That's not to say they didn't have the opportunity. Brutlag would take a 3rd minor, which was killed, and then Mike Bergin was hit with a 5-minute major and a game misconduct that according to RPI fans at the game was somewhat scurrilous. But still, the RPI penalty kill stood tall. With just seconds left in the major, Quinnipiac took a penalty of their own, and after the Bergin penalty expired, the Engineers would score their 3rd special teams goal of the period, their first power play goal. Chase Polacek took a shot that most observers thought went in, but it was waved off by the referee. Play continued, as Paul Kerins scooped up the rebound and shuttled it to Joel Malchuk, who scored his fourth goal of the season to make sure the Engineers walked away from the sequence with a goal regardless of whether Polacek's initial effort had been in or not. It also gave RPI a 3-0 lead and further demoralized the Bobcats, who spent more than half of the period with the man advantage (with 13 more shots) and had absolutely nothing to show for it.

Quinnipiac would break through about 5 minutes into the 3rd period with an even strength goal, but for the most part it was the only hiccup in the RPI mojo. The referees swallowed the whistle, and the RPI defense continued doing what it had been doing for the first 40 minutes of the game - allowing shots, but few good scoring opportunities. Bryan Brutlag would get his first goal as a forward with a minute left to play, sliding it into the empty net to give RPI the 4-1 win over first-place QU despite being outshot 37-15. This wasn't just a function of bad goaltending like the Michigan game, however. The Engineers maintained puck control and waited for the right times to pull the trigger. The name of the game was quality, not quantity.

By the way - the Bergin penalty definitely made Appert look like a genius for dressing 7 defensemen. Flexibility, thy name is Bryan Brutlag.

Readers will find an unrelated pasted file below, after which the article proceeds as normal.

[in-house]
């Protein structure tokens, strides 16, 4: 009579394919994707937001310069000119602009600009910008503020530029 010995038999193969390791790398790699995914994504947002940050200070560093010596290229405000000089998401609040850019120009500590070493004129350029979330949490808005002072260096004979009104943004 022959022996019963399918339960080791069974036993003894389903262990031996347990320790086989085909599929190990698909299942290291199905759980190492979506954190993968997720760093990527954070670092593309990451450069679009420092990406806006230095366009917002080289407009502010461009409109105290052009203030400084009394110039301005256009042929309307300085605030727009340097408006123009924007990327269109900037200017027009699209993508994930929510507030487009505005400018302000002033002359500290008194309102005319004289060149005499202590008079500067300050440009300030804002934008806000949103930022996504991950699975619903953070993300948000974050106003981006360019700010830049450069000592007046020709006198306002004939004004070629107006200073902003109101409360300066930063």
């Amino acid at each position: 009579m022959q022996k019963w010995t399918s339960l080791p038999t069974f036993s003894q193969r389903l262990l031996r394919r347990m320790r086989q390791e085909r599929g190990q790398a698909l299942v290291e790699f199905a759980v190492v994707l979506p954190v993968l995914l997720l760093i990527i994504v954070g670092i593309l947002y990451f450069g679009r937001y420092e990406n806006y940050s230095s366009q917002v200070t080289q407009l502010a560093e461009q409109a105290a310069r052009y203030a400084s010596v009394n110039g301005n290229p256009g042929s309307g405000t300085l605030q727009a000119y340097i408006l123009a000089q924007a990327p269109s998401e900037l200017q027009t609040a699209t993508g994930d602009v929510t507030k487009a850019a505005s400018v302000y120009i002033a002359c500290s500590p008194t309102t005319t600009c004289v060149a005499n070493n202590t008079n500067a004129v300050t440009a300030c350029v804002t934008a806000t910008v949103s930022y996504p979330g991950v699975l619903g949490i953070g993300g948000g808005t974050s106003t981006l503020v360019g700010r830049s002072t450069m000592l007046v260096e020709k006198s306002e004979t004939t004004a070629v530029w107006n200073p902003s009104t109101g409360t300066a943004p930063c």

Sunday, it was time for RPI's star turn on national television, and the People's Line was reunited for the occasion. The game marked the first time since October that the Engineers had 100% of their roster available to play - no injuries, no suspensions, nobody off in Canada growing their star exponentially.

Second verse, same as the first. With most of the same lines and lineup (Smith came out for D'Amigo, and Cullen moved off the People's Line to take Smith's place), the plan was basically the same as it had been two days earlier in Hamden - quality shots, not quantity shots, and lockdown defense for the win.

Two early power plays for RPI went by the wayside with no goals for the Engineers, but they maintained almost complete puck control throughout both of them, a harbinger of good things to come if they continued to get the opportunity on the man advantage. After killing a penalty of their own, the Engineers got their third power play chance midway through the period, and the third time was the charm. Brandon Pirri took a decent shot that Zane Kalemba (last year's Dryden Award winner as the league's top goaltender) got a piece of, but Jerry D'Amigo was sitting there on the back door to scoop up the rebound and stuff it in the open net to put RPI up 1-0. Princeton outshot RPI 6-3 in the first period.